The Unexpected Impact of a Prescription Opioid

Norm stands in front of Harbour Light Toronto beside Salvation Army shield

“No one is immune,” says Paul, 51, of his opioid addiction. Once a productive member of society, a prescription for a back injury led him down a dark hole where the more he used, the more he needed to use. For 18 years, substance use left him experiencing homelessness, intrusive thoughts, and the inability to have sound judgement and sensible actions.

“I was a good employee and held stable jobs,” says Paul. “Then, in my mid 30s, I injured my back at work. I was prescribed OxyContin for pain. I didn’t start out abusing it.”

Paul’s dependency on OxyContin turned into an addiction. When he stopped taking it, he would inject heroine and fentanyl. “I couldn’t think straight,” says Paul. “I would quit for a month and always go back. I was never sure why.”

For many years, Paul was consumed by substance-induced paranoia. His brain was overwhelmed. Voices in his head told him people were bad and out to get him. At times, he would leave a safe shelter bed for a tent, a place to lay in the grass or a park bench.

“The Salvation Army gave me an opportunity to relearn skills I had lost to addiction.”

“Homelessness is rough on your self-esteem,” says Paul. “You feel hopeless and unworthy. You can’t find a job and you think you will never move beyond your problems. You don’t even know where to go to eat.”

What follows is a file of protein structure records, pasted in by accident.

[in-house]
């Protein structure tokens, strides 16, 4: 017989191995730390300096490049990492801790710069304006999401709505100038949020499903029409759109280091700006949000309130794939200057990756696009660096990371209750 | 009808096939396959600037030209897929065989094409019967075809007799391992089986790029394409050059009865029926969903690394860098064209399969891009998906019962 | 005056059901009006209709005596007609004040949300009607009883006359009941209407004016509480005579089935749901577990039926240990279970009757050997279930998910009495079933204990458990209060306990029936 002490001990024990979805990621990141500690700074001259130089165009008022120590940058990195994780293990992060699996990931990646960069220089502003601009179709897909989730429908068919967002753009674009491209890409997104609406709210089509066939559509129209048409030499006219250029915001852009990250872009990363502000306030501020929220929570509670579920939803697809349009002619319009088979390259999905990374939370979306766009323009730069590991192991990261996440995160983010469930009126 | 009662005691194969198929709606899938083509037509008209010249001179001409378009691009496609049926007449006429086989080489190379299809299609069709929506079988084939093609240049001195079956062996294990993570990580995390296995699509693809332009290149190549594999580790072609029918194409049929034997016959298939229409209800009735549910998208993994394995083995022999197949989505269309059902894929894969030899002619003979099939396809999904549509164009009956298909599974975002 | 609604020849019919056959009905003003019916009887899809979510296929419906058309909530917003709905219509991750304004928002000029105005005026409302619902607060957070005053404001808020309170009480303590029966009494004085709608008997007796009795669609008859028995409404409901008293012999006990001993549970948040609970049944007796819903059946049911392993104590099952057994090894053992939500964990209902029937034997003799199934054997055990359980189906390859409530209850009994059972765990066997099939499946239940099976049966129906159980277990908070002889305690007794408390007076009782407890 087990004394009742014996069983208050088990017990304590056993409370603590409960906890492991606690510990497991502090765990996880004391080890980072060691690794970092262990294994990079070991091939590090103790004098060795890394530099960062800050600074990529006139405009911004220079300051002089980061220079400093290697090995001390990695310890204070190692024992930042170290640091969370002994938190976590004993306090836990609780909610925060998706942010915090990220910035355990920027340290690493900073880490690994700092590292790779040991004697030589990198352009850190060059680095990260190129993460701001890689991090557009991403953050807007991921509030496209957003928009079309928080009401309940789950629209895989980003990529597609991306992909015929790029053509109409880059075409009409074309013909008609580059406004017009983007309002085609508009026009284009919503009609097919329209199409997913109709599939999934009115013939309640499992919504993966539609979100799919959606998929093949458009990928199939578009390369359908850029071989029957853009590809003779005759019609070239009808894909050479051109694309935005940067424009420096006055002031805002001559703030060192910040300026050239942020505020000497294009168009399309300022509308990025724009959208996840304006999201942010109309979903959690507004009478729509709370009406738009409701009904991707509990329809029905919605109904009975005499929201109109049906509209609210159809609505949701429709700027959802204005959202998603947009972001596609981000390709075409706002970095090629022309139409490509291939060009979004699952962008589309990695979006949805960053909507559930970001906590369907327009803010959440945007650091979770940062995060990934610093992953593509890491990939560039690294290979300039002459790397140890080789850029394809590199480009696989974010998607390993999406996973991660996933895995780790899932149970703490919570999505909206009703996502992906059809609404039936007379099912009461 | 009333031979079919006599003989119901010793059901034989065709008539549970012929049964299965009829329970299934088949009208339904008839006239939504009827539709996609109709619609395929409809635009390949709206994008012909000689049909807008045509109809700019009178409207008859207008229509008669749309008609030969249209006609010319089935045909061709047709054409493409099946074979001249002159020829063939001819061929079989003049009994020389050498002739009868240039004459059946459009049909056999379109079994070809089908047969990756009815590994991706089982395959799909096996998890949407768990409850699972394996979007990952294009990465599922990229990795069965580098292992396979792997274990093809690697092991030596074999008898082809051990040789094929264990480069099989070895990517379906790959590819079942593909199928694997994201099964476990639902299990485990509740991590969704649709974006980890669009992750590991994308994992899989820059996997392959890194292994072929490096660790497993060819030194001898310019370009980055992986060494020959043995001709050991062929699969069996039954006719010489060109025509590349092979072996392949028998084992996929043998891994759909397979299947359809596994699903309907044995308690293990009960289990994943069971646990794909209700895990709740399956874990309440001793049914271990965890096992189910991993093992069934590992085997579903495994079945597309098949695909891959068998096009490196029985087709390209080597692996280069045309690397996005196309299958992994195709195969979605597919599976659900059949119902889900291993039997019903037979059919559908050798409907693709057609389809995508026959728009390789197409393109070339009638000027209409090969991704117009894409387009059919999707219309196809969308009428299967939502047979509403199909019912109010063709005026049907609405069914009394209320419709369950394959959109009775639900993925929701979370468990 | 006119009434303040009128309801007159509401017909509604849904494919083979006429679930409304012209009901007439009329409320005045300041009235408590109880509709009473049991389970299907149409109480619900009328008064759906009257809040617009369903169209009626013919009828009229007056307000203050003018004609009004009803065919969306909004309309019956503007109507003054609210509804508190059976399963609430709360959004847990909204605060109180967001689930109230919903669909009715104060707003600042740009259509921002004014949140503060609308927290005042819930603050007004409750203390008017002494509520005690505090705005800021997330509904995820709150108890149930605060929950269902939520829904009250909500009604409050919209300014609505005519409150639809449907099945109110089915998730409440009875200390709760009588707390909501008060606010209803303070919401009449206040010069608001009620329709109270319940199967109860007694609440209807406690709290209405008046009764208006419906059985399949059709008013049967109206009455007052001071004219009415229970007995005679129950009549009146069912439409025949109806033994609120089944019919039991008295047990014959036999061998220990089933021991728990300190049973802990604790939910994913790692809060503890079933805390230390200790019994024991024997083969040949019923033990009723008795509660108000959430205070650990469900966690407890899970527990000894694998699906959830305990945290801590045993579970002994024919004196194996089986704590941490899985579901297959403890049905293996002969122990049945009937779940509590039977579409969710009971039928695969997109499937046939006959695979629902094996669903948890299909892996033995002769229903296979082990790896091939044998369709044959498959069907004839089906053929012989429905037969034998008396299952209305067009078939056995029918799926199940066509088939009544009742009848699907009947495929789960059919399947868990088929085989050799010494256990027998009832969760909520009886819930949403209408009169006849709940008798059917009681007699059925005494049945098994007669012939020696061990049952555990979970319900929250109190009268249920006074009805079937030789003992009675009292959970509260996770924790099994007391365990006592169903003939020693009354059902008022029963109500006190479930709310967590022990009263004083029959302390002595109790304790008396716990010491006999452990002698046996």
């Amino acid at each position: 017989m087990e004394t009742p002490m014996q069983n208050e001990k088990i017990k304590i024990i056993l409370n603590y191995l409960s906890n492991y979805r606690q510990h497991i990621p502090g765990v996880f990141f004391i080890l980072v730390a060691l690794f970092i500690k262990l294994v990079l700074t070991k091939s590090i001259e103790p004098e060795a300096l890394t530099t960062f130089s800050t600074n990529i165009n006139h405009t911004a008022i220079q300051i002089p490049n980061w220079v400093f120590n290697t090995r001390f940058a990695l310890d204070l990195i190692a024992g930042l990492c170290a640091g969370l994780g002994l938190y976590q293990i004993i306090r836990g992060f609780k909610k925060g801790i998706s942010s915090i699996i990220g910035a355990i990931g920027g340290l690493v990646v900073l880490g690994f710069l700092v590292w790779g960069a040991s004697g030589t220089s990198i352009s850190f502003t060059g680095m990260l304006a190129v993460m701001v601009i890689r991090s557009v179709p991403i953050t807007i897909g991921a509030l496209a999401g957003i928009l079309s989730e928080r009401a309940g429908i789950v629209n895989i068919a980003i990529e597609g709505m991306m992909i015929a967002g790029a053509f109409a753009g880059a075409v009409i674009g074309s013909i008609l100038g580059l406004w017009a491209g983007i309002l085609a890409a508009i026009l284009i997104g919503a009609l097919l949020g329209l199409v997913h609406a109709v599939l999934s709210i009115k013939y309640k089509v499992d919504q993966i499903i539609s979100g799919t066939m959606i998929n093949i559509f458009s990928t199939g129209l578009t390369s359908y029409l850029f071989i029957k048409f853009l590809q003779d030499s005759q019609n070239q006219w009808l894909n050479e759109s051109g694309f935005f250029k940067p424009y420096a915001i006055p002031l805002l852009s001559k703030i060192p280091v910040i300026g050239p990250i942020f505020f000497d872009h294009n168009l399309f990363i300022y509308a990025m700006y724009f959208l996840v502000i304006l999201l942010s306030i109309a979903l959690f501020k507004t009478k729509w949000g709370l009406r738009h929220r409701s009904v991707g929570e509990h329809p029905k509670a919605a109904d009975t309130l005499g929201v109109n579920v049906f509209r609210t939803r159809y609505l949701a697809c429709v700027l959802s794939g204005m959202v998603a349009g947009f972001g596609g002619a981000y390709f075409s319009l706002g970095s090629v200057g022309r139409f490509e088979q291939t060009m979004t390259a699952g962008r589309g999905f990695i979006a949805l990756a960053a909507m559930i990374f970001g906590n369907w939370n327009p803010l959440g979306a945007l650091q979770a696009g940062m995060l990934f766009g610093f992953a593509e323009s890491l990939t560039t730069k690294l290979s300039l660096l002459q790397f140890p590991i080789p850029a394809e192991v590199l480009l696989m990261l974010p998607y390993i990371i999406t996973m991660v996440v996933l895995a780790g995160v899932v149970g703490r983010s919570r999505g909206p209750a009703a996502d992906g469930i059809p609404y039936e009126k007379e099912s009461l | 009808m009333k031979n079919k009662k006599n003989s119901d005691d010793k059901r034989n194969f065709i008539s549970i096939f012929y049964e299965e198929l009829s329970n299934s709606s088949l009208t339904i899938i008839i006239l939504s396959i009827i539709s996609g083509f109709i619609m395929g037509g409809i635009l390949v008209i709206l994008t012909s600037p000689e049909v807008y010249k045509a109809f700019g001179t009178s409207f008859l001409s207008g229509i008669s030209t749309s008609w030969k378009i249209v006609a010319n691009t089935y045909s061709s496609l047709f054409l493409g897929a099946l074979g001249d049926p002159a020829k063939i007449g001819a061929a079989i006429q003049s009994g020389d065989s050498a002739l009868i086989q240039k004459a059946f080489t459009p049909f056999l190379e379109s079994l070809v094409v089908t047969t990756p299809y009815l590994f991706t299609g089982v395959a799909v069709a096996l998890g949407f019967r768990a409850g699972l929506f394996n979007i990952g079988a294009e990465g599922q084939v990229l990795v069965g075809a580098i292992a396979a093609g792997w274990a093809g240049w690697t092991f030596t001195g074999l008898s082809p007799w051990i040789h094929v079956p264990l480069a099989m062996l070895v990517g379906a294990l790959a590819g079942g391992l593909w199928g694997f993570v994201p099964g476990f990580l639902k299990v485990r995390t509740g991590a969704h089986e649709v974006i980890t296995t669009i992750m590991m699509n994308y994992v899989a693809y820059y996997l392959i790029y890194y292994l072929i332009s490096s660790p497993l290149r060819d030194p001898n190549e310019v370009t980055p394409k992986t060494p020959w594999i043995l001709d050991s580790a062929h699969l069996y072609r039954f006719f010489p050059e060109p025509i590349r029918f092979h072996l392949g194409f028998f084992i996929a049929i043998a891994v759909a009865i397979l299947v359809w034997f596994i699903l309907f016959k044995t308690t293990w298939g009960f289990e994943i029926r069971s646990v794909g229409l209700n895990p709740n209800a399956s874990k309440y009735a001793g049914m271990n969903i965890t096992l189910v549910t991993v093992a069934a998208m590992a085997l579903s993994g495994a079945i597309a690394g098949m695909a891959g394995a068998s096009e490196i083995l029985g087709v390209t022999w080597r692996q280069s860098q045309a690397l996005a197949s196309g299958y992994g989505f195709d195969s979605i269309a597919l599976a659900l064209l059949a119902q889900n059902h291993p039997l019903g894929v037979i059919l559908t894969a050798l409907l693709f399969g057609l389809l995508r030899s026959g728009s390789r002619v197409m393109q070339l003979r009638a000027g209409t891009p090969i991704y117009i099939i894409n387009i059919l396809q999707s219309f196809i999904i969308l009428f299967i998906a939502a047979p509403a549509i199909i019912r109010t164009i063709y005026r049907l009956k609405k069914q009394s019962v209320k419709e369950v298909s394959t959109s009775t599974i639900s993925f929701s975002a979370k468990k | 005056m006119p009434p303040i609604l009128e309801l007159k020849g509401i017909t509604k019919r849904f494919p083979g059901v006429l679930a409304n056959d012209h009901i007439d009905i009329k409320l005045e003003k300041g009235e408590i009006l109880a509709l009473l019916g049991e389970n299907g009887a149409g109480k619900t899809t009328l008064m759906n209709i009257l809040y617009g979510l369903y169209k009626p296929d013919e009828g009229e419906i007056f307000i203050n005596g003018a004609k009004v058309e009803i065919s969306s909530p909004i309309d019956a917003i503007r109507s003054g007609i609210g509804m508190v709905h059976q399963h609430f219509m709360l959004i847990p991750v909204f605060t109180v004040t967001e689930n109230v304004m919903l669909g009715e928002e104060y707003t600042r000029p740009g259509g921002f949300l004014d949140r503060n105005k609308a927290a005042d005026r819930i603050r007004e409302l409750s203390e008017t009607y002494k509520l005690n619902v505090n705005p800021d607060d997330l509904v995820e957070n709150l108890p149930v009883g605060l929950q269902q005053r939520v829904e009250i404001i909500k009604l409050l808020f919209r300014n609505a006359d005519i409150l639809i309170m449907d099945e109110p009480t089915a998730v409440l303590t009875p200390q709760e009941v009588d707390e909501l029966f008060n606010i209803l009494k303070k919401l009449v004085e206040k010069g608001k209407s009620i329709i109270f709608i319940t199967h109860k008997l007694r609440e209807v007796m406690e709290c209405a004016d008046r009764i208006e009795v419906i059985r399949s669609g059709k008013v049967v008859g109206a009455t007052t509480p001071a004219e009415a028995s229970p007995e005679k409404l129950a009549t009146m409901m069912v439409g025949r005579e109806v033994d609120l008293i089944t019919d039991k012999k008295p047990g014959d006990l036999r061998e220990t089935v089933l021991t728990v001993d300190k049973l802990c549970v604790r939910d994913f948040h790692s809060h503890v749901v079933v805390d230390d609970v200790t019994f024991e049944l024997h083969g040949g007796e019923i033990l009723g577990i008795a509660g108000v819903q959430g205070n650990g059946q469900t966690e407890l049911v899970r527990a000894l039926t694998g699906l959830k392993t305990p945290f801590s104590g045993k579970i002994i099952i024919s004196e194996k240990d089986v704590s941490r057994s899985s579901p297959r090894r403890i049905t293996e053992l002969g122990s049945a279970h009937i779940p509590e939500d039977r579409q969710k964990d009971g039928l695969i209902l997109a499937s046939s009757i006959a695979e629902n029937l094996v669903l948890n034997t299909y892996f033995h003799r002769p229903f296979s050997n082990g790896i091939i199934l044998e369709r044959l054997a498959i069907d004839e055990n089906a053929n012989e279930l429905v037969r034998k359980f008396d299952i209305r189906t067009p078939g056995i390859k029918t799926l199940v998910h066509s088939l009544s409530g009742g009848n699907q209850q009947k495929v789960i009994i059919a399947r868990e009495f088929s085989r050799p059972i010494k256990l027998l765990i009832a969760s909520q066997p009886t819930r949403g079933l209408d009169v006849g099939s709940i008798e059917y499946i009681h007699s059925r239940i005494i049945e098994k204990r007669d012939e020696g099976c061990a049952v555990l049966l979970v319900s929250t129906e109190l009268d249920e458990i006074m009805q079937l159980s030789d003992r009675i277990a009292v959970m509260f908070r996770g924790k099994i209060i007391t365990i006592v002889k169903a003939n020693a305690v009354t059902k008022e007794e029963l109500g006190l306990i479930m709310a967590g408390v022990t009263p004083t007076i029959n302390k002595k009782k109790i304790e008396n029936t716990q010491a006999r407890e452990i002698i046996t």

Paul knew of The Salvation Army as he had often used the shelter system. Eventually, he detoxed at The Salvation Army’s Centre of Hope in London, Ont. From there, he was referred to Hope Acres, in Glencairn, Ont., a Salvation Army long-term rehabilitation treatment centre for men with substance dependence and concurrent disorders. Paul completed the program, which included individual and group counselling, concurrent disorder and substance-use education classes, relapse prevention classes and training in work-related skills.

“I have no desire to use anymore,” says Paul.

Paul is now living in transitional housing at The Salvation Army Toronto Harbour Light. He has a designated case worker and is learning to be independent again.

“I am hopeful for my future.”

“The Salvation Army gave me an opportunity to relearn skills I had lost to addiction,” says Paul. “I am cooking and shopping for myself again. I am self-reliant, and it feels good. I am hopeful for my future.

“I want to return to the work force. I don’t want to be a burden to society anymore. The Salvation Army not only helped me get back on my feet but their care and compassion keep me going.”

By Linda Leigh